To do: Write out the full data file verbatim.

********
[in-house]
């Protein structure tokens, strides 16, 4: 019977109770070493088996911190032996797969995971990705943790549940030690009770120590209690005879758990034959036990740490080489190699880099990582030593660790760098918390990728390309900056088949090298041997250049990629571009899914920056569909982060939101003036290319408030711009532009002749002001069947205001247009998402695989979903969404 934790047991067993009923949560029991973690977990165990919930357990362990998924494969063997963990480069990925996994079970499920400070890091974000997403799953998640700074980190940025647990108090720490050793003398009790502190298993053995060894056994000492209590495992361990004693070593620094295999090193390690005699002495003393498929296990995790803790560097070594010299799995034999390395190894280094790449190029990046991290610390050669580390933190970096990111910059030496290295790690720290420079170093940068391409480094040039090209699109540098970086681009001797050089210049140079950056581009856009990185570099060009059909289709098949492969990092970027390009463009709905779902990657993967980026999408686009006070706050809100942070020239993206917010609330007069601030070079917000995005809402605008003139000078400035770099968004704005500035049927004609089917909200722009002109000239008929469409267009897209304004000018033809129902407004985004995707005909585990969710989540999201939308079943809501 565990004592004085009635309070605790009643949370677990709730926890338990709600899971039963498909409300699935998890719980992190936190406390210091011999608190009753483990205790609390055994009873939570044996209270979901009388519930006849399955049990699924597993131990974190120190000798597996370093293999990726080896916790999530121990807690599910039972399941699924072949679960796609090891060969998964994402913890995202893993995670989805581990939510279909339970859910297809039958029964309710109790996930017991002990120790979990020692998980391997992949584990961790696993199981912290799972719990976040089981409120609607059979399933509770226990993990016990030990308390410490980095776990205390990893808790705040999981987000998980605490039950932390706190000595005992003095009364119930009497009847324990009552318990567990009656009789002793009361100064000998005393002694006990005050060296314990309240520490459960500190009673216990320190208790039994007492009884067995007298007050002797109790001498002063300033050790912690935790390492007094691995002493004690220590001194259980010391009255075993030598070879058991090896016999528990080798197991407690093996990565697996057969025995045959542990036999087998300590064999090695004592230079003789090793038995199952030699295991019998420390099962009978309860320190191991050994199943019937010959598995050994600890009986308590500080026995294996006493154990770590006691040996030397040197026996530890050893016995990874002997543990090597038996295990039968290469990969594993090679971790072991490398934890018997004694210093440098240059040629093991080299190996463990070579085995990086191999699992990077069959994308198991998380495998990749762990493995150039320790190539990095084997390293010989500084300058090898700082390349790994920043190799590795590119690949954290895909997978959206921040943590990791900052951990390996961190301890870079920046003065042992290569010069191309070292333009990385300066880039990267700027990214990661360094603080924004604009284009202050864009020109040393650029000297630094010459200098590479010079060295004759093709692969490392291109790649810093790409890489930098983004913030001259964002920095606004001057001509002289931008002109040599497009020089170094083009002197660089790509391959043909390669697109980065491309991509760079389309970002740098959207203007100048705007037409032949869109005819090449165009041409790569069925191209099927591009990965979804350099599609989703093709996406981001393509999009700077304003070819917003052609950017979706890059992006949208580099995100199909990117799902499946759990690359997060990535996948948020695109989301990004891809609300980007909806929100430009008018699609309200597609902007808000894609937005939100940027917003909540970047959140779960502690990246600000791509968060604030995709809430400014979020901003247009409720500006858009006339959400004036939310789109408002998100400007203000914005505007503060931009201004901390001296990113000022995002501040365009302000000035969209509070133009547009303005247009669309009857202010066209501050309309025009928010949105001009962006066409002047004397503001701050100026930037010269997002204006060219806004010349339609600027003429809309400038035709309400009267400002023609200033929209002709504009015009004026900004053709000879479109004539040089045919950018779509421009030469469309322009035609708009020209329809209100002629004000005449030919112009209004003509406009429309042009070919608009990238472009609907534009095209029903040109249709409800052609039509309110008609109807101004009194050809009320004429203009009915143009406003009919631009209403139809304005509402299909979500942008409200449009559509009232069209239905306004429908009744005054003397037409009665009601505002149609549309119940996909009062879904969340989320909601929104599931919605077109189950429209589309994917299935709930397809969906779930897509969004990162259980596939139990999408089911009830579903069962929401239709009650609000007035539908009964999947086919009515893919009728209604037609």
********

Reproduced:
[in-house]
């Protein structure tokens, strides 16, 4: 019977109770070493088996911190032996797969995971990705943790549940030690009770120590209690005879758990034959036990740490080489190699880099990582030593660790760098918390990728390309900056088949090298041997250049990629571009899914920056569909982060939101003036290319408030711009532009002749002001069947205001247009998402695989979903969404 934790047991067993009923949560029991973690977990165990919930357990362990998924494969063997963990480069990925996994079970499920400070890091974000997403799953998640700074980190940025647990108090720490050793003398009790502190298993053995060894056994000492209590495992361990004693070593620094295999090193390690005699002495003393498929296990995790803790560097070594010299799995034999390395190894280094790449190029990046991290610390050669580390933190970096990111910059030496290295790690720290420079170093940068391409480094040039090209699109540098970086681009001797050089210049140079950056581009856009990185570099060009059909289709098949492969990092970027390009463009709905779902990657993967980026999408686009006070706050809100942070020239993206917010609330007069601030070079917000995005809402605008003139000078400035770099968004704005500035049927004609089917909200722009002109000239008929469409267009897209304004000018033809129902407004985004995707005909585990969710989540999201939308079943809501 565990004592004085009635309070605790009643949370677990709730926890338990709600899971039963498909409300699935998890719980992190936190406390210091011999608190009753483990205790609390055994009873939570044996209270979901009388519930006849399955049990699924597993131990974190120190000798597996370093293999990726080896916790999530121990807690599910039972399941699924072949679960796609090891060969998964994402913890995202893993995670989805581990939510279909339970859910297809039958029964309710109790996930017991002990120790979990020692998980391997992949584990961790696993199981912290799972719990976040089981409120609607059979399933509770226990993990016990030990308390410490980095776990205390990893808790705040999981987000998980605490039950932390706190000595005992003095009364119930009497009847324990009552318990567990009656009789002793009361100064000998005393002694006990005050060296314990309240520490459960500190009673216990320190208790039994007492009884067995007298007050002797109790001498002063300033050790912690935790390492007094691995002493004690220590001194259980010391009255075993030598070879058991090896016999528990080798197991407690093996990565697996057969025995045959542990036999087998300590064999090695004592230079003789090793038995199952030699295991019998420390099962009978309860320190191991050994199943019937010959598995050994600890009986308590500080026995294996006493154990770590006691040996030397040197026996530890050893016995990874002997543990090597038996295990039968290469990969594993090679971790072991490398934890018997004694210093440098240059040629093991080299190996463990070579085995990086191999699992990077069959994308198991998380495998990749762990493995150039320790190539990095084997390293010989500084300058090898700082390349790994920043190799590795590119690949954290895909997978959206921040943590990791900052951990390996961190301890870079920046003065042992290569010069191309070292333009990385300066880039990267700027990214990661360094603080924004604009284009202050864009020109040393650029000297630094010459200098590479010079060295004759093709692969490392291109790649810093790409890489930098983004913030001259964002920095606004001057001509002289931008002109040599497009020089170094083009002197660089790509391959043909390669697109980065491309991509760079389309970002740098959207203007100048705007037409032949869109005819090449165009041409790569069925191209099927591009990965979804350099599609989703093709996406981001393509999009700077304003070819917003052609950017979706890059992006949208580099995100199909990117799902499946759990690359997060990535996948948020695109989301990004891809609300980007909806929100430009008018699609309200597609902007808000894609937005939100940027917003909540970047959140779960502690990246600000791509968060604030995709809430400014979020901003247009409720500006858009006339959400004036939310789109408002998100400007203000914005505007503060931009201004901390001296990113000022995002501040365009302000000035969209509070133009547009303005247009669309009857202010066209501050309309025009928010949105001009962006066409002047004397503001701050100026930037010269997002204006060219806004010349339609600027003429809309400038035709309400009267400002023609200033929209002709504009015009004026900004053709000879479109004539040089045919950018779509421009030469469309322009035609708009020209329809209100002629004000005449030919112009209004003509406009429309042009070919608009990238472009609907534009095209029903040109249709409800052609039509309110008609109807101004009194050809009320004429203009009915143009406003009919631009209403139809304005509402299909979500942008409200449009559509009232069209239905306004429908009744005054003397037409009665009601505002149609549309119940996909009062879904969340989320909601929104599931919605077109189950429209589309994917299935709930397809969906779930897509969004990162259980596939139990999408089911009830579903069962929401239709009650609000007035539908009964999947086919009515893919009728209604037609």